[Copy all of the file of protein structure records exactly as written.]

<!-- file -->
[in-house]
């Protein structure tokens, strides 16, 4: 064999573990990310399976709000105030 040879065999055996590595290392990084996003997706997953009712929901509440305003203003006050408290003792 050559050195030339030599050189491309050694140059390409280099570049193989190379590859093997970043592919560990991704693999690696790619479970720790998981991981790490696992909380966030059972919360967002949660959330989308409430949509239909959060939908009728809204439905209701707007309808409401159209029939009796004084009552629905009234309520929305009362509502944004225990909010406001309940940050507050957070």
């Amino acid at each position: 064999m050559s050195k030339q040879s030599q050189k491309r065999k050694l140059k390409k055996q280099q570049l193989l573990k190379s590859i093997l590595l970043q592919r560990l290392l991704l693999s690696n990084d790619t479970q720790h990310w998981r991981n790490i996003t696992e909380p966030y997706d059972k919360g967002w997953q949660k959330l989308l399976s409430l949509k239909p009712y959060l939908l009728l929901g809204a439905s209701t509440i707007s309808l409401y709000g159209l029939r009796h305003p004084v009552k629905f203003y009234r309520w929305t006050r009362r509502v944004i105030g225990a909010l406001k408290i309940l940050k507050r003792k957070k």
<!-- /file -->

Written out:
[in-house]
């Protein structure tokens, strides 16, 4: 064999573990990310399976709000105030 040879065999055996590595290392990084996003997706997953009712929901509440305003203003006050408290003792 050559050195030339030599050189491309050694140059390409280099570049193989190379590859093997970043592919560990991704693999690696790619479970720790998981991981790490696992909380966030059972919360967002949660959330989308409430949509239909959060939908009728809204439905209701707007309808409401159209029939009796004084009552629905009234309520929305009362509502944004225990909010406001309940940050507050957070």
């Amino acid at each position: 064999m050559s050195k030339q040879s030599q050189k491309r065999k050694l140059k390409k055996q280099q570049l193989l573990k190379s590859i093997l590595l970043q592919r560990l290392l991704l693999s690696n990084d790619t479970q720790h990310w998981r991981n790490i996003t696992e909380p966030y997706d059972k919360g967002w997953q949660k959330l989308l399976s409430l949509k239909p009712y959060l939908l009728l929901g809204a439905s209701t509440i707007s309808l409401y709000g159209l029939r009796h305003p004084v009552k629905f203003y009234r309520w929305t006050r009362r509502v944004i105030g225990a909010l406001k408290i309940l940050k507050r003792k957070k």